The real potential of 3D printing in 2023 and beyond

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While it might not have taken off in quite the way that was once prophesised, 3D printing technology has certainly come a long way since it was first introduced in the early 1980s. What was once considered a niche technology is now gradually becoming mainstream, with new applications and uses being discovered every day.

The creative potential of 3D printing is greater than ever before, with the technology once again claiming headlines this month when a 3D printed cheesecake was developed by Columbia University in New York. Of course, it’s not going to give Great British Bake-off contestants any pause for thought just yet but the very fact it exists is enough to have us pondering where the technology could be going next.

With that in mind, here are some of the most exciting and creative uses of 3D printing that show off its genuine potential.

Art and design


3D printing allows artists and designers to bring their visions to life in ways that were previously impossible. With 3D printing, it is now possible to create complex and intricate shapes and structures that would be difficult or impossible to make by hand.

The technology has opened new possibilities for artists, allowing them to create sculptures and installations that were previously impossible to make. One notable example is the 3D-printed sculpture by artist Joshua Harker called "Crania Anatomica Filigre," which features an incredible, intricately detailed human skull.


3D printing has been used to create stunning fashion designs and accessories that are unique and defiantly futuristic. For example, Dutch fashion designer Iris van Herpen has used 3D printing to create intricate dresses and shoes that are both beautiful and technically impressive.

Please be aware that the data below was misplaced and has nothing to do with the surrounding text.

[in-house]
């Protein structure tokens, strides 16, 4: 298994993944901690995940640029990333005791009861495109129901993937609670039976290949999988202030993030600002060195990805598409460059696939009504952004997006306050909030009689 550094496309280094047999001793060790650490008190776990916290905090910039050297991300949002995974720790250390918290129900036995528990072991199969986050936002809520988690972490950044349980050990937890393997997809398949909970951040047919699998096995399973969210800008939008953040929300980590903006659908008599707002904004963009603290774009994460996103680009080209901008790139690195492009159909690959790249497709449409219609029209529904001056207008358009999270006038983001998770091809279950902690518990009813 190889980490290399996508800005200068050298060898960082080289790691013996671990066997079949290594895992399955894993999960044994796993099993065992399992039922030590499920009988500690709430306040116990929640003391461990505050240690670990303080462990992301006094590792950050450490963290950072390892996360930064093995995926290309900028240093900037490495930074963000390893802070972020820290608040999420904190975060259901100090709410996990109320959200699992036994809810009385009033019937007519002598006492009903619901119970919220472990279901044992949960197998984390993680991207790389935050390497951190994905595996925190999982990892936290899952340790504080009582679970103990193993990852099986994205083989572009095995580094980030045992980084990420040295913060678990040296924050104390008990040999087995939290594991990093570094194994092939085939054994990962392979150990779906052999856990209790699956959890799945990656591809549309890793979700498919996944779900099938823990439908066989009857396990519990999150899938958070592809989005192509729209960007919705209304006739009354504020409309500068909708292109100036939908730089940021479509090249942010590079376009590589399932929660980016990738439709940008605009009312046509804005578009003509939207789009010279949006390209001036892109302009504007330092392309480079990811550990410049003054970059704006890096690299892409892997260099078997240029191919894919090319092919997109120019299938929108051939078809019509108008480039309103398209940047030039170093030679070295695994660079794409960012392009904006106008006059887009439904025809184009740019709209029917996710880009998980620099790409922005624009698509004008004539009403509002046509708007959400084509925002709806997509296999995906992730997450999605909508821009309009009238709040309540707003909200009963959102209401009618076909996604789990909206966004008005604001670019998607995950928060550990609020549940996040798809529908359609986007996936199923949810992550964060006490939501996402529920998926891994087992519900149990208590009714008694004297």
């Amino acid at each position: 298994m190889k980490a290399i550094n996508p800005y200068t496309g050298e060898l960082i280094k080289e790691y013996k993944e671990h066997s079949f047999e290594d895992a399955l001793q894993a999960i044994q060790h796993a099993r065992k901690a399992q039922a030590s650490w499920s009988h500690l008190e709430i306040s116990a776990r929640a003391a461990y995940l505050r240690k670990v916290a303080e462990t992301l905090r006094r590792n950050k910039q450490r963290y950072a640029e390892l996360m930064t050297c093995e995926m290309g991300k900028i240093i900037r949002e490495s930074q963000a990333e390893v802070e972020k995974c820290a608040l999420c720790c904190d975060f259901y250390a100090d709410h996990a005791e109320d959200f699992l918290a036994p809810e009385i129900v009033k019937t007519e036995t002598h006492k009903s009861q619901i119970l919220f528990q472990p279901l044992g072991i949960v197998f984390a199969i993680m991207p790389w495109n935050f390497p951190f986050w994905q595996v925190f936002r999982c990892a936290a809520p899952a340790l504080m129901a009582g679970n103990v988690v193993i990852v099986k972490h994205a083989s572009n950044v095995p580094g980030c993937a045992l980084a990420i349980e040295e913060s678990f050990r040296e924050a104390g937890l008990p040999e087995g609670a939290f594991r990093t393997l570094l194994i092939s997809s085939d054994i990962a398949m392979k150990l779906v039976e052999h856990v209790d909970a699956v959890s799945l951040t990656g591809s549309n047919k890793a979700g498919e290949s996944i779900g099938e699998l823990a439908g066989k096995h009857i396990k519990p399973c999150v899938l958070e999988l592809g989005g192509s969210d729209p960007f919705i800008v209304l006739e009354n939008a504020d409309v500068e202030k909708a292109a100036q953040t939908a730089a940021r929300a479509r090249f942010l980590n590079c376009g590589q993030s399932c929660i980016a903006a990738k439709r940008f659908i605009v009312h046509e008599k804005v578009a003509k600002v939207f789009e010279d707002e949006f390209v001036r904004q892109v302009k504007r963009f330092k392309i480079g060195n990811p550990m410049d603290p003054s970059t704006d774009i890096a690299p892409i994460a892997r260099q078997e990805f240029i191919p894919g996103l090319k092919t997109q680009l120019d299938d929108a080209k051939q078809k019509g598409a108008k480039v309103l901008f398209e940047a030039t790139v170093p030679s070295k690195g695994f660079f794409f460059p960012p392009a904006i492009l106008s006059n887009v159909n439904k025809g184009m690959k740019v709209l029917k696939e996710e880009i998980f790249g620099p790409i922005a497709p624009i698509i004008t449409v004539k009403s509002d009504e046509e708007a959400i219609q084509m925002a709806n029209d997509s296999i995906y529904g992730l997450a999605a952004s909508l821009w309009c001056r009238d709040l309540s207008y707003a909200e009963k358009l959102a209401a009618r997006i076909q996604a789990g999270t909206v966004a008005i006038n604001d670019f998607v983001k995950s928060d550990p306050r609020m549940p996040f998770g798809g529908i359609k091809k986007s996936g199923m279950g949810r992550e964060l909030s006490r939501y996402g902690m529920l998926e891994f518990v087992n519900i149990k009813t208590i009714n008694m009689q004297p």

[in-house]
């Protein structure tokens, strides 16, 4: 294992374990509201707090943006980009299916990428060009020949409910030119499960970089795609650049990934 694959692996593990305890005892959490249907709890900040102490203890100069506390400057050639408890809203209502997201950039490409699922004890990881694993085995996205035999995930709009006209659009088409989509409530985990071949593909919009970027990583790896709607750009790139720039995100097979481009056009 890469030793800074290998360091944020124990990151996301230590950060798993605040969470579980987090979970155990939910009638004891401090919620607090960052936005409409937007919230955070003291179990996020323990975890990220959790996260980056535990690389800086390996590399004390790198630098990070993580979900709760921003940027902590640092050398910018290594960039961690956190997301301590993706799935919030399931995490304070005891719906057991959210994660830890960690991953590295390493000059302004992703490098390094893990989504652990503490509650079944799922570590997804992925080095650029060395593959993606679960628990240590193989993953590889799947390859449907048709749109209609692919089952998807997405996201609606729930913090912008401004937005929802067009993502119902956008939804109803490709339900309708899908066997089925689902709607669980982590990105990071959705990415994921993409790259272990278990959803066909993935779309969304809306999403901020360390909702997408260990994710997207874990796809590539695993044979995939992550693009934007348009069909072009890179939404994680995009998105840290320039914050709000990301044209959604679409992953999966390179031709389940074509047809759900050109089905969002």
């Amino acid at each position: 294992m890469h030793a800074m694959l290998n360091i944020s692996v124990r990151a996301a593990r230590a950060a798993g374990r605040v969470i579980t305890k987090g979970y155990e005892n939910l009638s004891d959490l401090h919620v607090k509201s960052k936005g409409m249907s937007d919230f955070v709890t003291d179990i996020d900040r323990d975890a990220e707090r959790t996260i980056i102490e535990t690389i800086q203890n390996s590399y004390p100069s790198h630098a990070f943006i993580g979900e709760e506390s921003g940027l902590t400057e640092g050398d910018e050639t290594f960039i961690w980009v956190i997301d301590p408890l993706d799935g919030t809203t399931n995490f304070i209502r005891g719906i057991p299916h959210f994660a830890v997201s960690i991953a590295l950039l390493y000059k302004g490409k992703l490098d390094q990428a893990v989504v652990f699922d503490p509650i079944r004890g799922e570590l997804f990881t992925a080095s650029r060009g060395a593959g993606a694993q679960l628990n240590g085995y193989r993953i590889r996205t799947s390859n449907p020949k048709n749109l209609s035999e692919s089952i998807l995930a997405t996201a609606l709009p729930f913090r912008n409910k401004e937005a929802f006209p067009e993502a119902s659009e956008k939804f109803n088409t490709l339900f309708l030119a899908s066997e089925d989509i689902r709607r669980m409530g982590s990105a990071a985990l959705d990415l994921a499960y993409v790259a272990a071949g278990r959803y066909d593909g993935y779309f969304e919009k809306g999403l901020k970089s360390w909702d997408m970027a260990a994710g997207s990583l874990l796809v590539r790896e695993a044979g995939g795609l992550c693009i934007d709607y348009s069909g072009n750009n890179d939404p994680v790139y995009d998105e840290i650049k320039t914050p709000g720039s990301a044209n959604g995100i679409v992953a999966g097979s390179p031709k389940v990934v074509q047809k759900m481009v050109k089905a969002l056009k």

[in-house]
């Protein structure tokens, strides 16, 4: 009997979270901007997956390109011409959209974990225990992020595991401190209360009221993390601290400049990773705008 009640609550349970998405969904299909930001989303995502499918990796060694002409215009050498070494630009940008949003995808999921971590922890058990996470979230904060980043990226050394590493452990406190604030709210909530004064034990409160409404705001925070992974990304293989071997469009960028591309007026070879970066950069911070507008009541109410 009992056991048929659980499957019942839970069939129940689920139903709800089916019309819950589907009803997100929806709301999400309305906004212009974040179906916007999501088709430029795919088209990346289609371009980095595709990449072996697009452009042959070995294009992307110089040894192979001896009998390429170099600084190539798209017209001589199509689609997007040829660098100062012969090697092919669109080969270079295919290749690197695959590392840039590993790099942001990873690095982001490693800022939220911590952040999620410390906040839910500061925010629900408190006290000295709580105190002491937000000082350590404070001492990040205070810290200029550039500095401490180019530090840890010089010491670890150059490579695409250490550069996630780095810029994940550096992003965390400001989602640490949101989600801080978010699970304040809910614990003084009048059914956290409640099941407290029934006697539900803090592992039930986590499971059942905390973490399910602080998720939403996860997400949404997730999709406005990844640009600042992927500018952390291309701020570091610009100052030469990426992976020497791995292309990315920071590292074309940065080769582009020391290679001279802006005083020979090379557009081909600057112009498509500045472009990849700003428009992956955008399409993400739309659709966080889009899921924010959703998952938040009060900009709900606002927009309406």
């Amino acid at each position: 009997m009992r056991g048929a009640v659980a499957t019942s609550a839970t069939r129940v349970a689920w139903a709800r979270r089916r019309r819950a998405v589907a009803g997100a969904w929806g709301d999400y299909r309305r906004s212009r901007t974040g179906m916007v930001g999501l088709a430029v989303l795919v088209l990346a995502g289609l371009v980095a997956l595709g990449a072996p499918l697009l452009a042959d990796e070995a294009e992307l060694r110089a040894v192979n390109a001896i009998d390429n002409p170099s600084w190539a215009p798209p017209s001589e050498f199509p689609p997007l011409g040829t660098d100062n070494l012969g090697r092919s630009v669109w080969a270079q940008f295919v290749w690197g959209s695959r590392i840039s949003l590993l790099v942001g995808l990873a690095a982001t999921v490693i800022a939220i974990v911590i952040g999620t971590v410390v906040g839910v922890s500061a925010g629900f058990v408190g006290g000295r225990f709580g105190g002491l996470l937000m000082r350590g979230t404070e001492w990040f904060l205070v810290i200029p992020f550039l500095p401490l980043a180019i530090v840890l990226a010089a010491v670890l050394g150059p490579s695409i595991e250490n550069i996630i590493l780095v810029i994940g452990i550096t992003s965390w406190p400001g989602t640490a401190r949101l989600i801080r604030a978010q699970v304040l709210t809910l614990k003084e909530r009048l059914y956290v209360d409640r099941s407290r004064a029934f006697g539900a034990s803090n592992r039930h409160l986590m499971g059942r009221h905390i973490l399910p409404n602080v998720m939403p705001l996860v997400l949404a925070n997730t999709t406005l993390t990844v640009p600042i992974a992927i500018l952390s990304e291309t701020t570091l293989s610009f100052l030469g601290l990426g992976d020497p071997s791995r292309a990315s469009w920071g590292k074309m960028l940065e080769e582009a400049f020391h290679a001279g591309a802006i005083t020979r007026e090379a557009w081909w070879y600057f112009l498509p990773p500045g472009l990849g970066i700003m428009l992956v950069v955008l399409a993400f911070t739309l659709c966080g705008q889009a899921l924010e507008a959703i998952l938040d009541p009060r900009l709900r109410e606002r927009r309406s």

3D printing allows students to learn about complex concepts and ideas in a hands-on way, creating physical models of objects and structures that they can examine and manipulate. This not only helps students understand these concepts better but also inspires them to think creatively and innovate in new ways.

3D printing has already been used in education to create models of complex structures and objects. For example, students at the University of Glasgow in Scotland used 3D printing to create a replica of a 16th-century Scottish castle. It could also be used to help early years and primary school students to grasp basic concepts of form and function.

Film and TV

3D printing has also been used in the film and TV industry to create costumes, props, and set pieces. For example, the hit series "Game of Thrones" used 3D printing to create the intricate dragon skulls seen in the show.



3D printing is being used in fields such as medicine and engineering to create customized solutions for specific problems. For example, doctors can use 3D printing to create prosthetics tailored to individual patients' needs. Engineers can also use 3D printing to create prototypes and test new designs quickly and efficiently, saving time and money in the process.

Researchers are currently working on developing 3D printing techniques that use living cells to create organs and tissues for medical applications. This could revolutionize the field of regenerative medicine, providing new options for patients who need transplants or other treatments. For example, doctors in the Netherlands recently used 3D printing to create a titanium jaw implant for a patient who had lost part of his jaw to cancer.


3D printing has been used to create intricate architectural models that help architects and builders visualize and test their designs. For example, the Dutch firm DUS Architects used 3D printing to create a full-size house in Amsterdam made entirely out of 3D-printed materials.


                                                             Image Credit- Damilola Odusote

The creative potential of 3D printing is enormous and as the technology continues to evolve and improve, we can expect even more exciting applications and uses to emerge, ideas that we might not have been able to conceive of even a few short years ago.

It’s still early days and it’s going to be the creative industries that pave the way so be sure to keep your browsers tuned to Creativepool for all the latest developments.


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